Dressing in full camouflage and hunkering down in the brush, this turkey hunter uses a box call to coax a bird to come check out his decoys. Credit: Courtesy of Bill Graves

Hunters are entering the second full week of the 2023 spring wild turkey season in Maine and seem to be embracing the new electronic registration process that helps them bypass finding tagging stations.

Last year, the Legislature passed a bill requiring the Maine Department of Inland Fisheries and Wildlife to give turkey hunters the option of registering their birds electronically. That’s in addition to the longstanding method of making a trip to the nearest tagging station.

Through Saturday, hunters had bagged 3,628 turkeys over the first six days of the spring season. And according to DIF&W, approximately 62 percent of them have embraced the electronic tagging option.

“Tagged mine online,” said Jason Spencer of Palermo. “It’s nice to be able to hunt and go home and tag the bird. Dinner was done and I sat and ate while tagging my tom.”

That opportunity is simply too good for many hunters to pass up.

“The convenience of not having to go to a physical location is very handy,” said Joshua Sparks of New Gloucester. “I would love to see this continue.”

Although all hunters must still affix a transportation tag to their turkey immediately after shooting it, a cell phone is all they need to get it registered. The bird can be registered by going to the DIF&W website.

That eliminates the need to drive to a game registration station, which for some folks may be located a considerable distance away.

However, that doesn’t mean some hunters don’t prefer to continue a tradition by visiting a tagging station to register their birds.

“I think younger turkey hunters and newer turkey enthusiasts will want to go to a tagging station,” said Hart Daley of Dixfield, the administrator of the Maine Turkey Hunters Facebook page.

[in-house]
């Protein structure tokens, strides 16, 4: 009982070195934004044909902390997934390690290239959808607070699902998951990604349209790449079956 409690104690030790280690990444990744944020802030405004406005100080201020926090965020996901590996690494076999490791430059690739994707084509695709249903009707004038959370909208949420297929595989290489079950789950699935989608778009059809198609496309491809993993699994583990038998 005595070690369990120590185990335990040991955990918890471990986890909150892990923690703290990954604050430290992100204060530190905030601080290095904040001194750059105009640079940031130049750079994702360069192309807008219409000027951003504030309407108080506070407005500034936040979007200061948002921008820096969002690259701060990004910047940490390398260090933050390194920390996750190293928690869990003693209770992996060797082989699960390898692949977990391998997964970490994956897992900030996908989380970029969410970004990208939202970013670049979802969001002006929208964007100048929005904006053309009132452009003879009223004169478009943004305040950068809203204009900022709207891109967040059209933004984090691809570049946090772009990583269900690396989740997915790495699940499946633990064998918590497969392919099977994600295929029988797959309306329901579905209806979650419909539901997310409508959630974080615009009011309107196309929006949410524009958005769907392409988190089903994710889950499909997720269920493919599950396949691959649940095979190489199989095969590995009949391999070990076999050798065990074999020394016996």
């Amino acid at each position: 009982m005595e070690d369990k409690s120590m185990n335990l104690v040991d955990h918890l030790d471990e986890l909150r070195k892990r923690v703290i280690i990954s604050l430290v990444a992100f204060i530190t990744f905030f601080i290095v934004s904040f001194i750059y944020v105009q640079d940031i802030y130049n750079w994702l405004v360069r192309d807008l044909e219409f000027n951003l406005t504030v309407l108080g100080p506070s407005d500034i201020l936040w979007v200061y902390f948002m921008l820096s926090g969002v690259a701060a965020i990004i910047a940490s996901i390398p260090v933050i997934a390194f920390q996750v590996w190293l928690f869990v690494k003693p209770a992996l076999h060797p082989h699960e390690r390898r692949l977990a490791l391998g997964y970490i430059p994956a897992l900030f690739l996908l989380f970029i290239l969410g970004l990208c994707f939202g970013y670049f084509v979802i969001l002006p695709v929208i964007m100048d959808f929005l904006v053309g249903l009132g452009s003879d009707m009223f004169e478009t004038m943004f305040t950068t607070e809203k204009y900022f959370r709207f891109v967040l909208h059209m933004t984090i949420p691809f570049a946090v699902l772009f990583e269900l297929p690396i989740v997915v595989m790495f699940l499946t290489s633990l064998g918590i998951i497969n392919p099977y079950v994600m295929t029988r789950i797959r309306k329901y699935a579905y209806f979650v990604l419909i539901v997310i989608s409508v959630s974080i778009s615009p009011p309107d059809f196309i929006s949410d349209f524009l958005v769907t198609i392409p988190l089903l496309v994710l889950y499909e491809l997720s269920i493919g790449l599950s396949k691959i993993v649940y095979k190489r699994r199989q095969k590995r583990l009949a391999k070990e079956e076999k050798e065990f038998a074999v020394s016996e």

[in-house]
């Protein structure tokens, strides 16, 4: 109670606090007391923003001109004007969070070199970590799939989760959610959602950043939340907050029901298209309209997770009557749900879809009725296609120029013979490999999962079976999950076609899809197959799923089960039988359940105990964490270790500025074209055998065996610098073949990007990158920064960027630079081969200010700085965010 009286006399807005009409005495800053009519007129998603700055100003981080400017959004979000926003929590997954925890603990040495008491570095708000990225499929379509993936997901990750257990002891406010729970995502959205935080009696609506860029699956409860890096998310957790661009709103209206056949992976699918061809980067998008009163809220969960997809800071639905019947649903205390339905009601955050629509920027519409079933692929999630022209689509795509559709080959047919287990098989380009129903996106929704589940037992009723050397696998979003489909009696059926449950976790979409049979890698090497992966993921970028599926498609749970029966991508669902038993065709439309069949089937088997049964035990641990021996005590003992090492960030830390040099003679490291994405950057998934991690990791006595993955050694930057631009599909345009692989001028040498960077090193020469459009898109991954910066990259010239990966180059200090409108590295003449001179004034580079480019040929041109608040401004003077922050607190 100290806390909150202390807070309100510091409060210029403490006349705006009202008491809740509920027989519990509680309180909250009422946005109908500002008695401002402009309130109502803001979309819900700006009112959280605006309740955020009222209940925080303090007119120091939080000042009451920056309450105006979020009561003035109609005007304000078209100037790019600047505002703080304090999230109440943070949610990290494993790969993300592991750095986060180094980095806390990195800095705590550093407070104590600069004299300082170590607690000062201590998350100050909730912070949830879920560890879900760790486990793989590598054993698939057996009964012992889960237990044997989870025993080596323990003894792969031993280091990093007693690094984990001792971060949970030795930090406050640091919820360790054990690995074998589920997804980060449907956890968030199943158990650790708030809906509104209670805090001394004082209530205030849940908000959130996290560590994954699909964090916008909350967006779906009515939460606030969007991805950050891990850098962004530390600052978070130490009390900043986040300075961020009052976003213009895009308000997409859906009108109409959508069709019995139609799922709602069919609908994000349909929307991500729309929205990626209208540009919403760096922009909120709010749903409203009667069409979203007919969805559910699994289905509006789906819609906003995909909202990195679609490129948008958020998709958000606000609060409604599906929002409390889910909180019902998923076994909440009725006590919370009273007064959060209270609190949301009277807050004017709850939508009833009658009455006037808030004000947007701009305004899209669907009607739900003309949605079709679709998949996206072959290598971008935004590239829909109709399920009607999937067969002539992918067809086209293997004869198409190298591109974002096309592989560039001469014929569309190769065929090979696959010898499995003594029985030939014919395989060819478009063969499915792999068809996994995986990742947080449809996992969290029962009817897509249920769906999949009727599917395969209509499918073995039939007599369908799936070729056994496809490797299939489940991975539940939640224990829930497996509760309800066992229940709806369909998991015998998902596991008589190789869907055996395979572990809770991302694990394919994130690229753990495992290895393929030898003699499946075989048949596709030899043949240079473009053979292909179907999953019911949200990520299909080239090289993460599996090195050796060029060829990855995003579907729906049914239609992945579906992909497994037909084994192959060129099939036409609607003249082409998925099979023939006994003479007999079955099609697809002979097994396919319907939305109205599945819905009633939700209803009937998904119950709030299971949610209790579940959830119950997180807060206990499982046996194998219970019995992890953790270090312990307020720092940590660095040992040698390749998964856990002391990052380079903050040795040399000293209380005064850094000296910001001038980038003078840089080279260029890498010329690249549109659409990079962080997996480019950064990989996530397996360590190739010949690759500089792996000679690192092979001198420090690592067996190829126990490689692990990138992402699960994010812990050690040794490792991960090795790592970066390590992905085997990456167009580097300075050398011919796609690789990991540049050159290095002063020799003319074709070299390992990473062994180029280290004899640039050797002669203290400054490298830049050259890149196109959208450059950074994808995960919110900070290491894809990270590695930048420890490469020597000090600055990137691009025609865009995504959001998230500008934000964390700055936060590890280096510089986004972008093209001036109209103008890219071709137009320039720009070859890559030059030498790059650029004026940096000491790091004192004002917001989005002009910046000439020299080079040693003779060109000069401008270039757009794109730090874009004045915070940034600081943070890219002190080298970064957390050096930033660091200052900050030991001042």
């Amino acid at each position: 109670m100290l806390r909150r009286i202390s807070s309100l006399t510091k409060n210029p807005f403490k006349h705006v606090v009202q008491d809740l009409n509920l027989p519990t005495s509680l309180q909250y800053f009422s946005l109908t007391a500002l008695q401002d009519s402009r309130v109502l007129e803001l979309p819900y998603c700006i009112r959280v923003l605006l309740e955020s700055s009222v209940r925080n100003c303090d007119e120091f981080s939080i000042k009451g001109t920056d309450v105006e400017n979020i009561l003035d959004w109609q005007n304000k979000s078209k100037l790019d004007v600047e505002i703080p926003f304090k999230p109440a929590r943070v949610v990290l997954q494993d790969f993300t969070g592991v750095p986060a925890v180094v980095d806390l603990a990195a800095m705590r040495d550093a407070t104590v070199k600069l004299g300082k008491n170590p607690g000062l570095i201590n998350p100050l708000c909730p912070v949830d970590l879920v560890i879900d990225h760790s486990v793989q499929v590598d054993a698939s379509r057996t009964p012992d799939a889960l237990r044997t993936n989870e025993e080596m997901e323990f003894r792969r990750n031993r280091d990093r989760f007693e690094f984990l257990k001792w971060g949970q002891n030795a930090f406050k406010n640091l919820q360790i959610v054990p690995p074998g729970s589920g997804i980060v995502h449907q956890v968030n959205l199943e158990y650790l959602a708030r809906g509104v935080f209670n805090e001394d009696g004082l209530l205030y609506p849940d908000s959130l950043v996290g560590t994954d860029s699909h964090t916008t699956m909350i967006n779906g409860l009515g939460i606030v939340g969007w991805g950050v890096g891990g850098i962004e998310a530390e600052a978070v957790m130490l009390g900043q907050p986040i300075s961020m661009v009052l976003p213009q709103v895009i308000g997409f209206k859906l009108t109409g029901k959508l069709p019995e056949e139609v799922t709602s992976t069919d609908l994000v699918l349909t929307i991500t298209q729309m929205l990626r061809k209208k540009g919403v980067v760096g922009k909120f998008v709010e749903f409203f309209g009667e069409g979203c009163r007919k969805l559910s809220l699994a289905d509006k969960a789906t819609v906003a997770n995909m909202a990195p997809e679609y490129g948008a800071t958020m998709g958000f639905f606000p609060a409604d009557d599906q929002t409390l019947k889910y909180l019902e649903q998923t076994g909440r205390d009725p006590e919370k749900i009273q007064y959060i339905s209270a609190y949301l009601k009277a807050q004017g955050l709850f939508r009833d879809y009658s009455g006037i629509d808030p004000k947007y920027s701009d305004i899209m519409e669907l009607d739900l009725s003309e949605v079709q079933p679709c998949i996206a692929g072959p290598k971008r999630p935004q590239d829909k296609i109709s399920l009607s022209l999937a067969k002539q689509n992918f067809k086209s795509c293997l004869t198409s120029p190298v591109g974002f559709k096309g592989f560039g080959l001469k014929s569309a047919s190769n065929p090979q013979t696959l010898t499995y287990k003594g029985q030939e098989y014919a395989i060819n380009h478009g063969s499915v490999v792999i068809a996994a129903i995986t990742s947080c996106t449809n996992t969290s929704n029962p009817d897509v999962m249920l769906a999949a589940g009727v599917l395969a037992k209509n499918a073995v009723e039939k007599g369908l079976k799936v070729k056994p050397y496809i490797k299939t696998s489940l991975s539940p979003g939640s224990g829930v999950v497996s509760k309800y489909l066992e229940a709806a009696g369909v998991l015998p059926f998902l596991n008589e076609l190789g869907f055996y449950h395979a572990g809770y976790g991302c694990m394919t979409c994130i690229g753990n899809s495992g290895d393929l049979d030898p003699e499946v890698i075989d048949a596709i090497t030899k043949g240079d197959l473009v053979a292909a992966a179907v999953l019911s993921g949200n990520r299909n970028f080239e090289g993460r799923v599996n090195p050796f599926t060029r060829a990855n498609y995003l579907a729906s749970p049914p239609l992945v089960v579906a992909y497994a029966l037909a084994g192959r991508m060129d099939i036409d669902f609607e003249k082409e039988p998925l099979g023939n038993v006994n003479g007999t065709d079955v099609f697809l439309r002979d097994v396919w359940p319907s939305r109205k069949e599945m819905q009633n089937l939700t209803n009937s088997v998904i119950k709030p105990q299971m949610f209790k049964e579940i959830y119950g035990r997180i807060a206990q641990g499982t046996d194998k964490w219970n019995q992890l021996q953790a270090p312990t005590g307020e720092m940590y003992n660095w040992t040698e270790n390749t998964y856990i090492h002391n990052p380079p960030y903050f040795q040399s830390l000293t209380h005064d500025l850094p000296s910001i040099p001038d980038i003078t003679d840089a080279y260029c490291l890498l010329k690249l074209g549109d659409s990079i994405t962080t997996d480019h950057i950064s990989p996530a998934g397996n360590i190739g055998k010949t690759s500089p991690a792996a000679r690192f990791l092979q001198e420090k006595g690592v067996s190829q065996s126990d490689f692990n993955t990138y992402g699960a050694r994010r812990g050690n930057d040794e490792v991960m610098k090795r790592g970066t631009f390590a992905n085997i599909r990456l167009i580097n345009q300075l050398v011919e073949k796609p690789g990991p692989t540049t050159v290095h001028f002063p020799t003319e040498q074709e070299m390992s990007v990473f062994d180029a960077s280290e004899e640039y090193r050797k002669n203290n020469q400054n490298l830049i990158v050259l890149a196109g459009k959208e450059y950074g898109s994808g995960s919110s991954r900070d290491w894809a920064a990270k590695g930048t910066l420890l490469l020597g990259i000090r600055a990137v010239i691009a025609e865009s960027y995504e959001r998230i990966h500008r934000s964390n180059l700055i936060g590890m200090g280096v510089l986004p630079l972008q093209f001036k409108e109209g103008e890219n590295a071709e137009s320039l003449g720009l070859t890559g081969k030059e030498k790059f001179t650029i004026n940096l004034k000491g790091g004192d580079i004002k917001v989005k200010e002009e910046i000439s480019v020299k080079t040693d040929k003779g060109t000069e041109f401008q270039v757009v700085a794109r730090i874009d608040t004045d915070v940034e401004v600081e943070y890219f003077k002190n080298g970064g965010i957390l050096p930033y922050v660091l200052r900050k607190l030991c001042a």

Going to a tagging station can enhance the experience for young people, in particular, as they receive their introduction to the sport.

“The turkeys we have tagged so far this season, we have gone to the local tagging station,” said John Dykstra of Alton. “Kids get to tell their stories, and the physical tags are mementos. Not quite the same as a ‘confirmation number’ on a piece of paper.”

Those who won’t pass a tagging station on their way home can save time and money.

“Online is so much easier. I have had to drive around looking for tagging stations when I hunted down state,” said Becky Thibodeau of Wallagrass.

Aaron Chamberland of West Cumberland believes businesses that participate as game registration stations deserve the benefit of having hunters patronizing their establishments. That’s one of the reasons he will take his birds to a store and pay the $2 registration fee.

Those who go that route also may be able to get the turkey weighed, grab something to eat and chat with neighbors and friends.

Either way, the registration ensures that DIF&W biologists have important information about wild turkeys harvested by hunters. They request only basic details, including the sex of the bird and whether it is an adult or a juvenile. They also ask for the date and time of the kill.

Electronic tagging of wild turkeys could eventually open the door for the same system to be used for white-tailed deer or other game animals, so its success or failure likely will be important for future efforts.

Pete Warner

Pete graduated from Bangor High School in 1980 and earned a B.S. in Journalism (Advertising) from the University of Maine in 1986. He grew up fishing at his family's camp on Sebago Lake but didn't take...